This past Wednesday, the Federal Bureau of Investigation (FBI) announced that its agents will be given more latitude to conduct surveillance without providing reasonable proof of suspected wrongdoing. In other words, the FBI can now "monitor Internet sites, libraries and religious institutions without first having to offer evidence of potential criminal activity," according to a May 30, 2002, article in the Washington Post.
This new power, of course, contradicts the Fourth Amendment of the Constitution:
The right of the people to be secure in their persons, houses, papers, and effects, against unreasonable searches and seizures, shall not be violated, and no Warrants shall issue, but upon probable cause, supported by Oath or affirmation, and particularly describing the place to be searched, and the persons or things to be seized.
This is only one in a long line of freedoms that have been stolen from the American people over the past nine months since the World Trade Center attack. Every day, in thousands of airports across the country, the same Fourth Amendment is violated multiple times as citizens are unreasonably—supposedly randomly—searched and at times their possessions seized in the name of security. Our regular mail is irradiated to kill anthrax spores, our digital mail and phone conversations are monitored by the FBI's Carnivore surveillance system, and in some places like Tampa, Florida, our pictures are taken without our knowledge and scanned by face-recognition software in search of criminals and terrorists.
When will it end? When will Americans realize that they are frittering away their heritage and God-given blessings, among which is the freest form of government this world has ever known?
The Founders of the United States understood human nature as well as any group of carnal men could. They understood that, given the opportunity, men will take as much power as they are given and reach for still more. Thus, they set up a weak federal government based on divided powers and checks and balances. In addition, they listed in the Bill of Rights (the first ten amendments to the Constitution) the specific rights of Americans. Further, they documented that the rights given in the Constitution do not deny the people rights they already have (ninth amendment) and that any powers not already listed belong to the States or the people (tenth amendment).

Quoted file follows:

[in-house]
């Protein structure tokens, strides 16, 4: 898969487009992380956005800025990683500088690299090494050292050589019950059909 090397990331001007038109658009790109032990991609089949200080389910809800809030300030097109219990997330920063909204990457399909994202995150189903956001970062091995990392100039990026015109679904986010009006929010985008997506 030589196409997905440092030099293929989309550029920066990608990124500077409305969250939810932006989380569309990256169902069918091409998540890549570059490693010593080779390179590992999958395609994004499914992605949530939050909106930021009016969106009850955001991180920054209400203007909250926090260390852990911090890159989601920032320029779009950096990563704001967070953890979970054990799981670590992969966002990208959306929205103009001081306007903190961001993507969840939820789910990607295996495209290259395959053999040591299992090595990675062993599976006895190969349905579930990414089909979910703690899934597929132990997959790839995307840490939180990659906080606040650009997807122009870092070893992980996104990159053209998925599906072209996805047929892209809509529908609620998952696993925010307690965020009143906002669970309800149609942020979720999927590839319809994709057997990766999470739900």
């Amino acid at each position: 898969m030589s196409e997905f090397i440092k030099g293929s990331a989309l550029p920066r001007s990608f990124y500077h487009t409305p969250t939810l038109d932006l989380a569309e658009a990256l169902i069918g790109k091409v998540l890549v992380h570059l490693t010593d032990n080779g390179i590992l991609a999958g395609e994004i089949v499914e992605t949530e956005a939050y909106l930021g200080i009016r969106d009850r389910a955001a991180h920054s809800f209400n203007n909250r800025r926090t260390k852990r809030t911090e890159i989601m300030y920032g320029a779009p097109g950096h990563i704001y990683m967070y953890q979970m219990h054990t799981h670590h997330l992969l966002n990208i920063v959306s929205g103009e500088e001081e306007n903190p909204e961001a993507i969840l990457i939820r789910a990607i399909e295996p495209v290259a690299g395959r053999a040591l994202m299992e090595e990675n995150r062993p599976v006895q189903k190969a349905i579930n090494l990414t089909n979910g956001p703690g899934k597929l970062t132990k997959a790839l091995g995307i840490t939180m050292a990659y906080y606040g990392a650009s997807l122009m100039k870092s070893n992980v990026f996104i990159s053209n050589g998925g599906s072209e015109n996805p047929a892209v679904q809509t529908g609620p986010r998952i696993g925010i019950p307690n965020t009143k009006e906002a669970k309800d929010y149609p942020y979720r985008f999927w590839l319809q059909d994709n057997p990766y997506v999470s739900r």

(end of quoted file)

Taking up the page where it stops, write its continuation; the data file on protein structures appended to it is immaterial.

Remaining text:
Sadly, the history of the United States is the story of the American citizen losing his rights and powers to the federal government. Some accumulation of power may have been necessary for America to become a great nation—part of God's plan (Genesis 48:19)—but increased hegemony in the world need not have infringed on the rights of citizens at home. Certainly, in this time of terrorism, the American citizen can feel secure without sacrificing his freedoms!
For instance, one incontrovertible fact has stood out among all others over the past nine months: Most (if not nearly all) acts of terrorism against the United States and her people have been perpetrated by young Muslims of foreign nationality. However, it is politically incorrect for those responsible for our security—from our armed forces to the lowliest airport security employee—to profile terrorists as young Arab males. So we get the spectacle of airport screeners patting down old ladies with nothing more sinister on their minds than surprising their grandchildren in Des Moines!
Of course, political freedoms and rights are not the chief aim of man, but they expedite the spread of the gospel and provide a base for the peace necessary to produce righteousness (see I Timothy 2:1-4; James 3:18). Christians should be concerned about their erosion, understanding that reduced freedoms and oppression are a sign of a nation's eventual downfall (see Isaiah 3; 10:1-4; 59:1-15; Jeremiah 5-6; Ezekiel 22; Hosea 4-5; Amos 3:6-8; 4:1; 5:10-15; Micah 2:1-4; etc.). This should give us further incentive to prepare ourselves for Christ's return (Matthew 25:1-13)!
- Richard T. Ritenbaugh
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